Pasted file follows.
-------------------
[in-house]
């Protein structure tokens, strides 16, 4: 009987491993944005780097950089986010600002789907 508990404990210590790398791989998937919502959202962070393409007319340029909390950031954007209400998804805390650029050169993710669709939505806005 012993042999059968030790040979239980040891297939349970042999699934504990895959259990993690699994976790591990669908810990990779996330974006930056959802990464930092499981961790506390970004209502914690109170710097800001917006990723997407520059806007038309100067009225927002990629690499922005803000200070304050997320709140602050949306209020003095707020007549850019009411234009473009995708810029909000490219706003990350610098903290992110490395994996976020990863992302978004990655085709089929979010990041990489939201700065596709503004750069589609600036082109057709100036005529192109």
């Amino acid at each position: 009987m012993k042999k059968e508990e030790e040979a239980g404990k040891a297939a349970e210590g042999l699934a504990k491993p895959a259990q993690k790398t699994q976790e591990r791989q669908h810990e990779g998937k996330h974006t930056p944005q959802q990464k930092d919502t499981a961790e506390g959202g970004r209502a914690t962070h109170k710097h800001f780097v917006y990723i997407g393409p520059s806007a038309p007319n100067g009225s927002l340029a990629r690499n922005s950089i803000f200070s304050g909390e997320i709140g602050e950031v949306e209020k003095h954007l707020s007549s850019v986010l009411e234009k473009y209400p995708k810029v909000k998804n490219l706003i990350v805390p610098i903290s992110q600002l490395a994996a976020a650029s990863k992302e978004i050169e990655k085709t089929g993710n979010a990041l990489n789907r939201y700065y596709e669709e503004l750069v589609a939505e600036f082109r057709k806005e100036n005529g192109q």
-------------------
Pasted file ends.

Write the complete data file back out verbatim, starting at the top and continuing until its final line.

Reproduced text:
[in-house]
């Protein structure tokens, strides 16, 4: 009987491993944005780097950089986010600002789907 508990404990210590790398791989998937919502959202962070393409007319340029909390950031954007209400998804805390650029050169993710669709939505806005 012993042999059968030790040979239980040891297939349970042999699934504990895959259990993690699994976790591990669908810990990779996330974006930056959802990464930092499981961790506390970004209502914690109170710097800001917006990723997407520059806007038309100067009225927002990629690499922005803000200070304050997320709140602050949306209020003095707020007549850019009411234009473009995708810029909000490219706003990350610098903290992110490395994996976020990863992302978004990655085709089929979010990041990489939201700065596709503004750069589609600036082109057709100036005529192109």
């Amino acid at each position: 009987m012993k042999k059968e508990e030790e040979a239980g404990k040891a297939a349970e210590g042999l699934a504990k491993p895959a259990q993690k790398t699994q976790e591990r791989q669908h810990e990779g998937k996330h974006t930056p944005q959802q990464k930092d919502t499981a961790e506390g959202g970004r209502a914690t962070h109170k710097h800001f780097v917006y990723i997407g393409p520059s806007a038309p007319n100067g009225s927002l340029a990629r690499n922005s950089i803000f200070s304050g909390e997320i709140g602050e950031v949306e209020k003095h954007l707020s007549s850019v986010l009411e234009k473009y209400p995708k810029v909000k998804n490219l706003i990350v805390p610098i903290s992110q600002l490395a994996a976020a650029s990863k992302e978004i050169e990655k085709t089929g993710n979010a990041l990489n789907r939201y700065y596709e669709e503004l750069v589609a939505e600036f082109r057709k806005e100036n005529g192109q």